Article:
- Lynn Lee

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Doc Corner: Reality Bites in 'Kate Plays Christine'

23 August 2016 9:00 AM, PDT

Glenn here. Each Tuesday bringing you reviews of documentaries from theatres, festivals and on demand.

There is so much to unpack within Robert Greene’s Kate Plays Christine, not least of which is whether the film ought to be considered a documentary in the first place. Greene pushes the concept of documentary as a malleable construct that audiences should question the authenticity of much further than his previous 'non-fiction' work, Actress. This time by altogether abandoning reality, he calls into question everything we see in a documentary. By making the audience ask what is and is not real in Kate Plays Christine, Greene is essentially making us question what is real in any documentary and consider the motivations and mechanics behind them.

Audiences have no doubt asked these questions before in famously are-they-or-aren’t-they works of documentary like Catfish, Exit Through the Gift Shop, and even this year’s Tickled. »

- Glenn Dunks

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Best of the 21st Century?

23 August 2016 7:00 AM, PDT

by Nathaniel R

Mulholland Drive voted the best film of the 21st century (thus far)Though we may collectively scratch our head at the need to do 21st century best of lists so often and at odd intervals. After 16 years? Ermm, okay? Lists usually get people talking. The BBC polled 177 critics (of which I was, alas, not one) and the results were both enjoyable and annoying, as with all lists.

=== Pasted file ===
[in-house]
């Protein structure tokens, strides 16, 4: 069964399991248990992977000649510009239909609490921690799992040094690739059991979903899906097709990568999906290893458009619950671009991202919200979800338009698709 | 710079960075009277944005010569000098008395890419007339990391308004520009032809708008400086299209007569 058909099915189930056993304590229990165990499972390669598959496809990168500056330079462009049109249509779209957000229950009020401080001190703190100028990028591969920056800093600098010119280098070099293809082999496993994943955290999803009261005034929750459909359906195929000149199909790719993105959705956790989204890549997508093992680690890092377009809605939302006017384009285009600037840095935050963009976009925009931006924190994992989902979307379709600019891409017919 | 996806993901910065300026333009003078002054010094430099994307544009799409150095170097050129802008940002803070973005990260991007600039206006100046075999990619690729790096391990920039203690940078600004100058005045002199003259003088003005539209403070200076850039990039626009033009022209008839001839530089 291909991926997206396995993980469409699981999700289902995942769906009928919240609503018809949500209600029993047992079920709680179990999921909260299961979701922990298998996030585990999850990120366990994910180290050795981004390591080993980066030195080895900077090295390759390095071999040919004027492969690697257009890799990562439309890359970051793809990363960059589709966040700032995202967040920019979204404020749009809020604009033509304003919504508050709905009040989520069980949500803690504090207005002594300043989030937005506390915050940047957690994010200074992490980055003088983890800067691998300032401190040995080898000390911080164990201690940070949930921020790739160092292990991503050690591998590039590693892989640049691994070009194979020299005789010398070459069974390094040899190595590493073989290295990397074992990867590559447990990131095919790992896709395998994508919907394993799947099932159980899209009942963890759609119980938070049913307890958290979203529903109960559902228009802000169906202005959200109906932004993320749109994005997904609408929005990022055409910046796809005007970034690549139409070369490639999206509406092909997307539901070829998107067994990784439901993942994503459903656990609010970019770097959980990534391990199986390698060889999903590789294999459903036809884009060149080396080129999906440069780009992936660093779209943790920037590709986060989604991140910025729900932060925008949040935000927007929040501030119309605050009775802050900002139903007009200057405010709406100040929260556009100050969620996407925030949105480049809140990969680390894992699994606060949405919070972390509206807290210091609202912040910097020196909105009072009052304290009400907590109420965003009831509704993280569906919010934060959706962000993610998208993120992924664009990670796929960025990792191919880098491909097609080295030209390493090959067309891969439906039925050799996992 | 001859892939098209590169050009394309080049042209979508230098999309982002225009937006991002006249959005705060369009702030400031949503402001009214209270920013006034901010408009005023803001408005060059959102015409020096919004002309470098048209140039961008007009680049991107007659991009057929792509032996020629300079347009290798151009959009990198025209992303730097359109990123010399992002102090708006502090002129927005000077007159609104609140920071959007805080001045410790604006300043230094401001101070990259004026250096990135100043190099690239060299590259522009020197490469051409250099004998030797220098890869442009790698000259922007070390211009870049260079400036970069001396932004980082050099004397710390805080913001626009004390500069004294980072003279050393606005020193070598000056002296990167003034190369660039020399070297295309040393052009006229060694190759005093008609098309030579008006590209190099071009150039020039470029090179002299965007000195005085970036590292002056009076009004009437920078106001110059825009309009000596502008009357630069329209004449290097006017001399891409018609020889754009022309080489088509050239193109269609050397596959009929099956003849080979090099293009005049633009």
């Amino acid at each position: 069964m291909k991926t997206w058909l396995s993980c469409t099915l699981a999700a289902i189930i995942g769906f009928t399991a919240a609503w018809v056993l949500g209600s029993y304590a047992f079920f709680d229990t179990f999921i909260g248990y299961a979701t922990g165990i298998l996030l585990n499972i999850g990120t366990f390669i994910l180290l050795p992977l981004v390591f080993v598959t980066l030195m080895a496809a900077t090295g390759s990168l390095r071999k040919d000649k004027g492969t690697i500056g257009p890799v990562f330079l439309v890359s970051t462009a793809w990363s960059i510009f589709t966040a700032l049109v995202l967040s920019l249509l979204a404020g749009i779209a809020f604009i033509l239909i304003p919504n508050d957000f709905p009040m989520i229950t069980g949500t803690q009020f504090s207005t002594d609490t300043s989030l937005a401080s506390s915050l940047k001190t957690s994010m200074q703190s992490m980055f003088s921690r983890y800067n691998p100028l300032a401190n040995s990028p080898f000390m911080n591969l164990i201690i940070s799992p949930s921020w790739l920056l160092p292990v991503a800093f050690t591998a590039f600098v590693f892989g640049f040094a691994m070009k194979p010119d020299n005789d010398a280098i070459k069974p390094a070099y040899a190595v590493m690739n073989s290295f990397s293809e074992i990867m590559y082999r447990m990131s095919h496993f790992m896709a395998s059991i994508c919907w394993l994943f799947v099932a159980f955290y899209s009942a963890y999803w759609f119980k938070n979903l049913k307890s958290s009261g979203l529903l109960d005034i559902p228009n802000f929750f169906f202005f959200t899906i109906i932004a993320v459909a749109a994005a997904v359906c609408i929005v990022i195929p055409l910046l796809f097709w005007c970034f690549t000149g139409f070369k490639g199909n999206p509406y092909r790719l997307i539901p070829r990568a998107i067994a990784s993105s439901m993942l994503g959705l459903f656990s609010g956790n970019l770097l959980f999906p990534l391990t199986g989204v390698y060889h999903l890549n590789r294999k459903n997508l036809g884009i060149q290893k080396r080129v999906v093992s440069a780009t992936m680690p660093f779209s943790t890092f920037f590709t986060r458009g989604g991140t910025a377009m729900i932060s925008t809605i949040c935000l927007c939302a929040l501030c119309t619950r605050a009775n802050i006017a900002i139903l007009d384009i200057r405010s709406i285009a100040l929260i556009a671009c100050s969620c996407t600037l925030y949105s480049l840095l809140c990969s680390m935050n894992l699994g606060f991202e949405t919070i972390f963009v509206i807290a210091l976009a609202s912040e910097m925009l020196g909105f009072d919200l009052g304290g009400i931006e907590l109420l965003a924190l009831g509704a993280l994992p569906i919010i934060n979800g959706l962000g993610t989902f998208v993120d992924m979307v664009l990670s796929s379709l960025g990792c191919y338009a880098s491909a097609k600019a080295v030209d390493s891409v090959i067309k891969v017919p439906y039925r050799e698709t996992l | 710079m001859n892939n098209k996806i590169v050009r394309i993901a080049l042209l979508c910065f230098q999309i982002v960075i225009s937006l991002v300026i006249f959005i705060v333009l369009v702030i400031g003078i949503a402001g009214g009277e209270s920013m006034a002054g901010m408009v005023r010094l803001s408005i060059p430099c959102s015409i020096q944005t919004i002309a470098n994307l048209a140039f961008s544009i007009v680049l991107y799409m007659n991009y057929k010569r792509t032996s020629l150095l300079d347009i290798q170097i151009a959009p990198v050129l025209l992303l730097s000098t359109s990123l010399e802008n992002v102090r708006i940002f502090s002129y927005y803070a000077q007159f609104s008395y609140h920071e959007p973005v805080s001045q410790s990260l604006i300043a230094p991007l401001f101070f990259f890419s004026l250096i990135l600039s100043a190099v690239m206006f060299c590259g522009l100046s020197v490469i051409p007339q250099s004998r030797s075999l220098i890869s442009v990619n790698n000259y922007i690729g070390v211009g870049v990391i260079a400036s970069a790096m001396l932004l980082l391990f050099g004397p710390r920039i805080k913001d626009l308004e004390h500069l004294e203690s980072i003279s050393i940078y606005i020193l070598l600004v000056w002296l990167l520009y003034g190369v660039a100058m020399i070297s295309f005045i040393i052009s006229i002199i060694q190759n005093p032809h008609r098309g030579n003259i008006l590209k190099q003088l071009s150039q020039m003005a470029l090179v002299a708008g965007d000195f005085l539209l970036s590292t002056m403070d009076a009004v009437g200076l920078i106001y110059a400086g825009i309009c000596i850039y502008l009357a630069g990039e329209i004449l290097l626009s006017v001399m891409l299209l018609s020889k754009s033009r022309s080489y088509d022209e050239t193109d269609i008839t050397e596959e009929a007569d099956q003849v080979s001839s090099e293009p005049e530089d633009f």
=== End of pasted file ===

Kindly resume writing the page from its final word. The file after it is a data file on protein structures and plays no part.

Some notes:

• I won't see Toni Erdmann for another few weeks so I can't speak to its quality but it's odd to see it on a "best of the century list" when the film has only opened in one country (France) outside of its home countries (Germany/Austria). It starts opening in other countries next month and also hits the Toronto Film Festival. So that seems...early

 • Did Christopher Nolan really need 3 pictures in the top 100? I maintain that Inception »


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Swing, Tarzan, Swing! Ch.7: Oscar Loves "Greystoke"

22 August 2016 5:57 PM, PDT

During this summer of the Tarzan reboot we've revisited past films in the long history of Tarzan on film. Four more episodes to go!

Impossible as it may be to move Tarzan away from his ultra-specific origins as a colonial era fantasy, filmmakers have tried over and over again to do exactly that. As we've seen in past installments of our "Swing, Tarzan, Swing!" series, he keeps changing with the times despite his historical baggage. We've seen starkly different depictions of his relationship to Jane from equal partners to Head of the Household suburban conformity. The Lord of the Apes even tried to get bachelor hip with the 1960s at the beginning of the James Bond frenzy. Nearly every Tarzan on television has attempted to place him closer to the actual timeline in which it aired. The new Legend of Tarzan (reviewed) works hard to downplay the racism in the myth, »